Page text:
Beirut Satellite Images Show Catastrophic Scale of Explosive Damage, 135 Dead

Satellite images of Beirut before and after the colossal explosion depict catastrophic damage.
Brad Bergan

Satellite images broadcast on AFP TV and later posted to YouTube reveal the true extent of catastrophic damage done in Beirut following the ignition of major highly-explosive chemicals in a downtown warehouse with the terrifying force of a small nuclear bomb on Tuesday evening.


Beirut satellite images reveal path of catastrophic destruction

What used to be a warehouse became the epicenter of the explosion, transformed into a watery crater lying next to fractured concrete columns, which were formerly a grain silo.

At least 135 people were killed in the colossal explosion on Tuesday, but this estimate is likely to rise as rescue teams continue to sift through the rubble. Roughly 5,000 people were wounded with dozens missing in the Beirut, the capitol of Lebanon now dubbed a "disaster city" by officials.

As of writing the consensus around the explosion's cause is that a welder created a fire, which spread to a nearby warehouse where some 2,750 tons of highly explosive ammonium nitrate was stored without sufficient precautions.

Cost of Beirut's new disastrous explosion

Officials estimate the cost of the damage wrought by the explosion to be roughly $5 billion — with damage to half of Beirut's buildings. But the obvious human cost is appalling: roughly 300,000 people were left homeless, with hospitals struggling to catch up to the casualties.

Lebanese Prime Minister Hassan Diab swore that whoever is responsible will "pay the price" before declaring a two-week state of emergency to confront the national crisis. Diab asked world leaders and "friends of Lebanon" to donate what they can, saying: "We are witnessing a real catastrophe."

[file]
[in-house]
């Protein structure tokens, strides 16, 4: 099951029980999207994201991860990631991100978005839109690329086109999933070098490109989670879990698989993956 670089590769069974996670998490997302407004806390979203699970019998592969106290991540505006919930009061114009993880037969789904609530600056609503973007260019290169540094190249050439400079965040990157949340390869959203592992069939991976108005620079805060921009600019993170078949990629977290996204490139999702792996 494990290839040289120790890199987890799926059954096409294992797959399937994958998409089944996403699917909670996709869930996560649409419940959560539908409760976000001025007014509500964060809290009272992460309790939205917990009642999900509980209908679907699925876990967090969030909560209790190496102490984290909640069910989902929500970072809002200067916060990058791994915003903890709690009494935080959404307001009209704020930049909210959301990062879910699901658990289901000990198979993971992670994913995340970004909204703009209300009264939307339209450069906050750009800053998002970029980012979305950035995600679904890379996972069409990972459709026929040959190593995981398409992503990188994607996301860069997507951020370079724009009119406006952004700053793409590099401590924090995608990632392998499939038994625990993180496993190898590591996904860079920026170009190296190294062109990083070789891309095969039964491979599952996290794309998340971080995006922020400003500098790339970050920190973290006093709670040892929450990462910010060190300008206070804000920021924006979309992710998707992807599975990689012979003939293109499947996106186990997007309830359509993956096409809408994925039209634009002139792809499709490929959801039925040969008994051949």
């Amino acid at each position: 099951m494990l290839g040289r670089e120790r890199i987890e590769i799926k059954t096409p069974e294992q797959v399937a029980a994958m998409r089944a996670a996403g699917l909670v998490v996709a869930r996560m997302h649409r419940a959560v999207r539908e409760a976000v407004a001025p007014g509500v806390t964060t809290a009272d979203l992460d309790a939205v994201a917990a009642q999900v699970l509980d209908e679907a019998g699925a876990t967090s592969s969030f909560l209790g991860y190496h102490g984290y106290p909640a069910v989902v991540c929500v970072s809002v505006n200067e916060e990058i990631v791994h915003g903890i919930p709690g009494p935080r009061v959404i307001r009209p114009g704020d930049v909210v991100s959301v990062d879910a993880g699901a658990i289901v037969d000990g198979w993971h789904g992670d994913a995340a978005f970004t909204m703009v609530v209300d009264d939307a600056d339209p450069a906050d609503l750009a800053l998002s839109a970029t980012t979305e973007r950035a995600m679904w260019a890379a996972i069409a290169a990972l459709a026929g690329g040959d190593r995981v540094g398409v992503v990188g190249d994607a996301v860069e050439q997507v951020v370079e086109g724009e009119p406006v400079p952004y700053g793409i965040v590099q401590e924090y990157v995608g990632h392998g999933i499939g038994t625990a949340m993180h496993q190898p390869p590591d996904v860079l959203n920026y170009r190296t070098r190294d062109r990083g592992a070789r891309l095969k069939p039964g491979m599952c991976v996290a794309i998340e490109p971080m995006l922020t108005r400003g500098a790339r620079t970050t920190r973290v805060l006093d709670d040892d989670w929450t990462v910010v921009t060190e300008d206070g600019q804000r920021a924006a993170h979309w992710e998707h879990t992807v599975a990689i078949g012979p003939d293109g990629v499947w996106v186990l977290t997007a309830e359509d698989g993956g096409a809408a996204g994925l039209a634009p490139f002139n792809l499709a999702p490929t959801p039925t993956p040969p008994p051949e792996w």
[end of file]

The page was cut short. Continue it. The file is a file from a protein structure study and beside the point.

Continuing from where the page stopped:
Retribution, restoration as Lebanon receives US, UK, French assistance

The people accountable to port security were placed under house arrest after a cabinet vote by the Lebanese government — however, customs officers prefer to place the blame on the government — who they say was repeatedly warned of the danger, but failed to act.

The U.S., U.K., Gulf states, France, and even Israel have offered financial and logistical assistance as President Michel Aoun announced three days of mourning, declaring his aim to release $66 million of emergency funds.

As the world takes in the shock of what happened in Beirut on Tuesday, the new satellite imagery serves not only to deepen our empathy, but perhaps also to raise awareness about the ways everyone can help the people of Beirut try to recover their livelihood in the wake of one of the biggest catastrophes of 2020.

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